|"I've looked at clouds from both sides now / |
From up and down, and still somehow"
Bows and flows of angel hair,
And ice cream castles in the air,
And feather canyons everywhere,
I've looked at clouds that way.
But now they only block the sun,
They rain and snow on everyone.
So many things I would have done,
But clouds got in my way.
I've looked at clouds from both sides now.
From up and down, and still somehow,
It's clouds illusions I recall.
I really don't know clouds at all.
~ From "Both Sides, Now" by Joni Mitchell, Clouds (1969).
|Clouds / thinking Joni Mitchell|
Clouds and their formations are fascinating to observe. They are grouped into three physical categories: cirri form, cumuli form or convective, and strati form. However, I'm not here to give a science lecture. Instead, to me, clouds are democratic ~ they come in all shapes and sizes ~ and while some appear puffy like huge expansive cotton balls, others look pretty darn threatening and ready to burst at any moment.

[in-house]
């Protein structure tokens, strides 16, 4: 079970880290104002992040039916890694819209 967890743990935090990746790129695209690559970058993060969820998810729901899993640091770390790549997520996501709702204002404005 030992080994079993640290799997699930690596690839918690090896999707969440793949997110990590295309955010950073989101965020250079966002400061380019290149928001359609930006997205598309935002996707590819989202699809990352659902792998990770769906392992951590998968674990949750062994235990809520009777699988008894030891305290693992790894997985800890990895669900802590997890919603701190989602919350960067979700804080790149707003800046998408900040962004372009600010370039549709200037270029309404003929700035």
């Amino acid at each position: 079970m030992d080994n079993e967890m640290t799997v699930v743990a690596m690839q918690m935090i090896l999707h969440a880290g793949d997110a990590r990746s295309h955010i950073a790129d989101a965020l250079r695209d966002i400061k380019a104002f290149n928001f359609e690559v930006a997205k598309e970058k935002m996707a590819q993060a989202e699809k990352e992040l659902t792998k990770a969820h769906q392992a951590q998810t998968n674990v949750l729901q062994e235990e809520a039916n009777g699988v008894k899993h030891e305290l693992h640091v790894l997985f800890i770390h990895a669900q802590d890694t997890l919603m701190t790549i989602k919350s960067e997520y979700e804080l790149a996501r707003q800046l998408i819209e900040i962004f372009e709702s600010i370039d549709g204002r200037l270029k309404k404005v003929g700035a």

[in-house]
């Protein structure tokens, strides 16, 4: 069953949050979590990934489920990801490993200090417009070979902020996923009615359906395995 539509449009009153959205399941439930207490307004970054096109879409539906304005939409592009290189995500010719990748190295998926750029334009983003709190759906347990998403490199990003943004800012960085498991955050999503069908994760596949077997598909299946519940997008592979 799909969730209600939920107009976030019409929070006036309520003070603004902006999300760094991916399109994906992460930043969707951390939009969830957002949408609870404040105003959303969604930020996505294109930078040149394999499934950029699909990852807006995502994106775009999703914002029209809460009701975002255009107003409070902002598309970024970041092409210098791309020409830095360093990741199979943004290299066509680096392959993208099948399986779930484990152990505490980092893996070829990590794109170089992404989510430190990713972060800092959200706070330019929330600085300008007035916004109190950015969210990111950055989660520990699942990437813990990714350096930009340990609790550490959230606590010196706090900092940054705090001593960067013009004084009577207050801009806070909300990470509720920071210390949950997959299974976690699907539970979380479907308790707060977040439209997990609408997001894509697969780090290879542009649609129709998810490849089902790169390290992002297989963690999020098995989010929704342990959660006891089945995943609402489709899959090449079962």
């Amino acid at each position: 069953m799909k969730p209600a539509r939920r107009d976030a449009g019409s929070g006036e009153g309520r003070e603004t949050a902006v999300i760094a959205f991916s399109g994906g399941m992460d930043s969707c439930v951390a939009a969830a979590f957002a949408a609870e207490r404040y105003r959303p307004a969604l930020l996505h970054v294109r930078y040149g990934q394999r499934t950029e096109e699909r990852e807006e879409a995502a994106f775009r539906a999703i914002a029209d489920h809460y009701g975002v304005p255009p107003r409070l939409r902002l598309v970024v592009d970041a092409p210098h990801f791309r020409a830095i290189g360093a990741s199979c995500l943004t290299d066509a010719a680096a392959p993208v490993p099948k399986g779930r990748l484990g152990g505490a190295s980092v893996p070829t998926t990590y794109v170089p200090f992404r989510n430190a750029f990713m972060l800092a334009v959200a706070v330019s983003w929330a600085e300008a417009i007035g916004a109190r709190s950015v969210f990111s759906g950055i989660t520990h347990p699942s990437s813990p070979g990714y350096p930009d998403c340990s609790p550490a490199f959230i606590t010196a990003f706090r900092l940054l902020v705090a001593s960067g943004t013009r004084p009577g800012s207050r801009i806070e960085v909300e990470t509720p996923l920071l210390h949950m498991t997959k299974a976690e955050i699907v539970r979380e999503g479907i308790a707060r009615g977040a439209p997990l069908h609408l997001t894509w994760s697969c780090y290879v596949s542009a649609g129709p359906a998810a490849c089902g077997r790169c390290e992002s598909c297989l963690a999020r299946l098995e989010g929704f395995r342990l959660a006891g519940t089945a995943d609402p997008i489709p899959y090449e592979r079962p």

|Clouds / puffy, democratic|
Like an artist applying a paintbrush to a canvas, the clouds overhead create an atmospheric illusion, a chimera in the sky. Never content with staying in one place too long, they glide effortlessly across the Bay Area sky, usually from my left to right ~ north to south ~ as I look up at them while facing eastward. Of course, it's best when the clouds overhead don't appear too threatening.
There's a simple reward in observing clouds. For me, it's found in making the time ~ and having the patience ~ to appreciate their beauty. And, if I have my camera at the ready, all the better.
|"It's clouds illusions I recall / I really don't know clouds at all."|
Photographs by Michael Dickens, copyright 2010. All rights reserved.
Video of Joni Mitchell singing "Both Sides, Now" courtesy of YouTube.